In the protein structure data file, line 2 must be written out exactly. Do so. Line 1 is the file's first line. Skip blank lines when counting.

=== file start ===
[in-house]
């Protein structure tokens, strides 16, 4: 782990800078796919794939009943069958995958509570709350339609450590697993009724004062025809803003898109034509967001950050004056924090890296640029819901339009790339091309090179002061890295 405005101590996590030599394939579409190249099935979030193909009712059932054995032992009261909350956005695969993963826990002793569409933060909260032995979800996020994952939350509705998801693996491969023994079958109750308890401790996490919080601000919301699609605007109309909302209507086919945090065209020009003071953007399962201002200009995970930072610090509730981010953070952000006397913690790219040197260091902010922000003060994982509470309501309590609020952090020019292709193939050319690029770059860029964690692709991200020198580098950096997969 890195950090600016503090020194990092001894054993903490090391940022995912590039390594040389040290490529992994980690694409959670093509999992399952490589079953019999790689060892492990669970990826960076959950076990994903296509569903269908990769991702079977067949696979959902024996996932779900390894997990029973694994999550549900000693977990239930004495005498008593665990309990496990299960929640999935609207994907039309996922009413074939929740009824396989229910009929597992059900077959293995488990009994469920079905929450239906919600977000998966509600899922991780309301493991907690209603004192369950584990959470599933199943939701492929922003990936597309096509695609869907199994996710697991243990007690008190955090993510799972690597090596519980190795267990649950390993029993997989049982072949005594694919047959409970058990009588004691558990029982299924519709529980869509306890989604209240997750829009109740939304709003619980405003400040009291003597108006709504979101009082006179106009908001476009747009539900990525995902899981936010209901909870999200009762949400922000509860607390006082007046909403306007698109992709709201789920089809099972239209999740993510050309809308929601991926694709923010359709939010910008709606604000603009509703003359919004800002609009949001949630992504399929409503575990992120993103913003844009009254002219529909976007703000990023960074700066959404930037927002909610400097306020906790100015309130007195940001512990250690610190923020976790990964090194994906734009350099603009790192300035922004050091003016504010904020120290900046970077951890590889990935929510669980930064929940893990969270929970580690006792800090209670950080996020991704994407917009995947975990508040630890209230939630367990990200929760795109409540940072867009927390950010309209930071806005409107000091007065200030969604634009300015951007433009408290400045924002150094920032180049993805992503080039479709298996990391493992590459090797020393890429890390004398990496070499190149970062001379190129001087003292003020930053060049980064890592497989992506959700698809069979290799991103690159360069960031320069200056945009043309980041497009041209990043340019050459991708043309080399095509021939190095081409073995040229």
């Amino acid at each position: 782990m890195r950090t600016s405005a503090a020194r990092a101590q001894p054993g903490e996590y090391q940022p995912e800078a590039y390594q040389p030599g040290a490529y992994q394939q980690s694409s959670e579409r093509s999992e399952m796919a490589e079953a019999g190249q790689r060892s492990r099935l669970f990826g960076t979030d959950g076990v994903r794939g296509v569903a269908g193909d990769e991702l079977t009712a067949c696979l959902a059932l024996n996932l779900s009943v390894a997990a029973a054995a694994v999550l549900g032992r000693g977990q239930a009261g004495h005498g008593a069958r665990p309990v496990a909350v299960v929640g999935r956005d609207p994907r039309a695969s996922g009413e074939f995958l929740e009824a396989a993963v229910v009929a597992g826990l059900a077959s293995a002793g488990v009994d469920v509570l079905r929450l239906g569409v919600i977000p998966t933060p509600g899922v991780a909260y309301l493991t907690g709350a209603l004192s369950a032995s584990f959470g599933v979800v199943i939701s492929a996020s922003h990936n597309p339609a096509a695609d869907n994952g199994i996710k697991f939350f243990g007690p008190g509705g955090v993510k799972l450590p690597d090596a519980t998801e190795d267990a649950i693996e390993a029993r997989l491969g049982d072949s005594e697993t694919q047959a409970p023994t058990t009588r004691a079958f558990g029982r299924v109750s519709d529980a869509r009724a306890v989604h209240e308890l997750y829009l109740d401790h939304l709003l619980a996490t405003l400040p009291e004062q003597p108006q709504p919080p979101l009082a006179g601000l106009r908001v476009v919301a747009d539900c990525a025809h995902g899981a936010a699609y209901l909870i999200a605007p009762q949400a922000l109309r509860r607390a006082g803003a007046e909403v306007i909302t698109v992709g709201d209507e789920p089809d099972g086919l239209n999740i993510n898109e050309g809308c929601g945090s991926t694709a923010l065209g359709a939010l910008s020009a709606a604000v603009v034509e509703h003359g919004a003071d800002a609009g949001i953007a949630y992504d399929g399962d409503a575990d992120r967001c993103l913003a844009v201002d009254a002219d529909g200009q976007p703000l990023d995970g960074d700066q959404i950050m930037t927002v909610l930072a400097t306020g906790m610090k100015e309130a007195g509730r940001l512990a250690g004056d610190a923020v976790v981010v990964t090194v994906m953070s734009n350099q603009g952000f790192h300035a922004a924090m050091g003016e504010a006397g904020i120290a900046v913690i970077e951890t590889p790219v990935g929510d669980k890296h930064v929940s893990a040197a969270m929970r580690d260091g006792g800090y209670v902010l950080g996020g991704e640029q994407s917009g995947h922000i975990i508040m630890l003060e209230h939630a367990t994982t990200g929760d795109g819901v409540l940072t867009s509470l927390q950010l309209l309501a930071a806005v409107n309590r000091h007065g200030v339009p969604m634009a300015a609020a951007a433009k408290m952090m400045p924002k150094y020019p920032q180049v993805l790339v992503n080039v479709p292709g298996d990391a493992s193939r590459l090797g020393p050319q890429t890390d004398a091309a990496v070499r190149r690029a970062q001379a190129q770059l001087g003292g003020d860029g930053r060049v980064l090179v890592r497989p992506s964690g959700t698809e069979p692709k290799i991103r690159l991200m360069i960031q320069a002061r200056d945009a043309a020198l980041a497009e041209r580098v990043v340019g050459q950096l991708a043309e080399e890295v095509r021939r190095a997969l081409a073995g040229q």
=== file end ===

């Protein structure tokens, strides 16, 4: 782990800078796919794939009943069958995958509570709350339609450590697993009724004062025809803003898109034509967001950050004056924090890296640029819901339009790339091309090179002061890295 405005101590996590030599394939579409190249099935979030193909009712059932054995032992009261909350956005695969993963826990002793569409933060909260032995979800996020994952939350509705998801693996491969023994079958109750308890401790996490919080601000919301699609605007109309909302209507086919945090065209020009003071953007399962201002200009995970930072610090509730981010953070952000006397913690790219040197260091902010922000003060994982509470309501309590609020952090020019292709193939050319690029770059860029964690692709991200020198580098950096997969 890195950090600016503090020194990092001894054993903490090391940022995912590039390594040389040290490529992994980690694409959670093509999992399952490589079953019999790689060892492990669970990826960076959950076990994903296509569903269908990769991702079977067949696979959902024996996932779900390894997990029973694994999550549900000693977990239930004495005498008593665990309990496990299960929640999935609207994907039309996922009413074939929740009824396989229910009929597992059900077959293995488990009994469920079905929450239906919600977000998966509600899922991780309301493991907690209603004192369950584990959470599933199943939701492929922003990936597309096509695609869907199994996710697991243990007690008190955090993510799972690597090596519980190795267990649950390993029993997989049982072949005594694919047959409970058990009588004691558990029982299924519709529980869509306890989604209240997750829009109740939304709003619980405003400040009291003597108006709504979101009082006179106009908001476009747009539900990525995902899981936010209901909870999200009762949400922000509860607390006082007046909403306007698109992709709201789920089809099972239209999740993510050309809308929601991926694709923010359709939010910008709606604000603009509703003359919004800002609009949001949630992504399929409503575990992120993103913003844009009254002219529909976007703000990023960074700066959404930037927002909610400097306020906790100015309130007195940001512990250690610190923020976790990964090194994906734009350099603009790192300035922004050091003016504010904020120290900046970077951890590889990935929510669980930064929940893990969270929970580690006792800090209670950080996020991704994407917009995947975990508040630890209230939630367990990200929760795109409540940072867009927390950010309209930071806005409107000091007065200030969604634009300015951007433009408290400045924002150094920032180049993805992503080039479709298996990391493992590459090797020393890429890390004398990496070499190149970062001379190129001087003292003020930053060049980064890592497989992506959700698809069979290799991103690159360069960031320069200056945009043309980041497009041209990043340019050459991708043309080399095509021939190095081409073995040229």